Last night I finished writing the draft of Nerd Journalism, my PhD dissertation. Now I need to spend the next 30 days or so editing the damn thing. I want to submit it at the end of January, and I'll try to defend it over the Summer.
I'll release the entire book as a free PDF in www.nerdjournalism.com, probably after July 2017. I'll also publish around 30 video interviews, along with their transcripts, and the data collected from the Malofiej International Infographics awards, which covers around 20 years of the competition. Besides those, my other source was observations conducted at ProPublica and at Univisión News online.
The goal of this project is to explore the changes news information graphics have experienced in the past two decades. One of them is the kind of graphics visual journalists favor. In the past, they were mostly pictorial/figurative explanations and descriptions, and their central elements used to be illustrations, photographs, locator maps, etc. In the present, abstract representations of data are much more common.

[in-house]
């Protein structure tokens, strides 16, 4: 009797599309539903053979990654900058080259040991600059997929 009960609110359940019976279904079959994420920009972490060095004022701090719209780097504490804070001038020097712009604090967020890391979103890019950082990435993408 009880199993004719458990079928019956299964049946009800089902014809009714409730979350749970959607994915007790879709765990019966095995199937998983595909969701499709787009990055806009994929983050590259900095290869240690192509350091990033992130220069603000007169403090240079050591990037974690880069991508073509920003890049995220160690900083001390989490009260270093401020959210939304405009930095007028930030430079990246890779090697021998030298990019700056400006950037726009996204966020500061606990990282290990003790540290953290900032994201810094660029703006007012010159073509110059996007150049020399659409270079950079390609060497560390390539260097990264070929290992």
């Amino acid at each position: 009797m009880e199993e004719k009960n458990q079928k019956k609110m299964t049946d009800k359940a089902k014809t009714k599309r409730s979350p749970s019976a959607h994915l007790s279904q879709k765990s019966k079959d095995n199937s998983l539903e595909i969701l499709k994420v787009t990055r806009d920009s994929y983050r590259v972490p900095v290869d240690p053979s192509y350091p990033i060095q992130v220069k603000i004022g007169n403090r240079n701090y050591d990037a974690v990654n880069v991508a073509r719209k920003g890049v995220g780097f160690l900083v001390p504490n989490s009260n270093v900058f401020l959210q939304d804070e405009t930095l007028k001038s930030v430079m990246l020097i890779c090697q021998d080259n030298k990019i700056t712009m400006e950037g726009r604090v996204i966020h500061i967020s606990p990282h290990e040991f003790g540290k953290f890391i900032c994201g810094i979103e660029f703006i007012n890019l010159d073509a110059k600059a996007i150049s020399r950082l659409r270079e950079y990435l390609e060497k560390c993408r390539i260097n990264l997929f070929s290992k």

With the help of some students I put together a spreadsheet of nearly 2,000 winners of the Malofiej awards, quantifying their country of origin, the publication where they appeared, and also the elements they included: Illustrations, graphs, charts, maps of different kinds, etc. Then, we also identified which of those elements had a more dominant place in the composition.
Let me show you a few graphs, even if I still need to verify and copy-edit their content.
The first one shows the dominance of countries like the U.S. and Spain in the Malofiej awards, but also the increasing presence of Asian publications thanks —I believe— to the South China Morning Post, which in recent years has been published a lot of excellent work. Click on the image to expand:
The graph below is about the most dominant element on each winning entry. You'll notice that I grouped graphic forms into two large categories, “pictorial” — figurative representations of physical entities, such as illustrated explanations and descriptions, photographs, locator maps, etc.,— and “abstract” —graphs, charts, data maps, etc. In recent years, abstract graphics are the main element in nearly half of the projects that won awards at Malofiej:
On this one I split up the abstract-pictorial data by region. “Non-Latin America” means mainly the United States. The differences, in comparison to the competition average, are stark:
This one shows the same in the countries that have won more awards, the United States, Spain, Argentina, Brazil, Germany, and the United Kingdom; the first graph on each country shows total counts, and the second percentages:
As long as one of the variables in my spreadsheet is “publication,” it was possible to show these trends also on specific organizations. See The New York Times, for instance:
More coming in the Summer of 2017...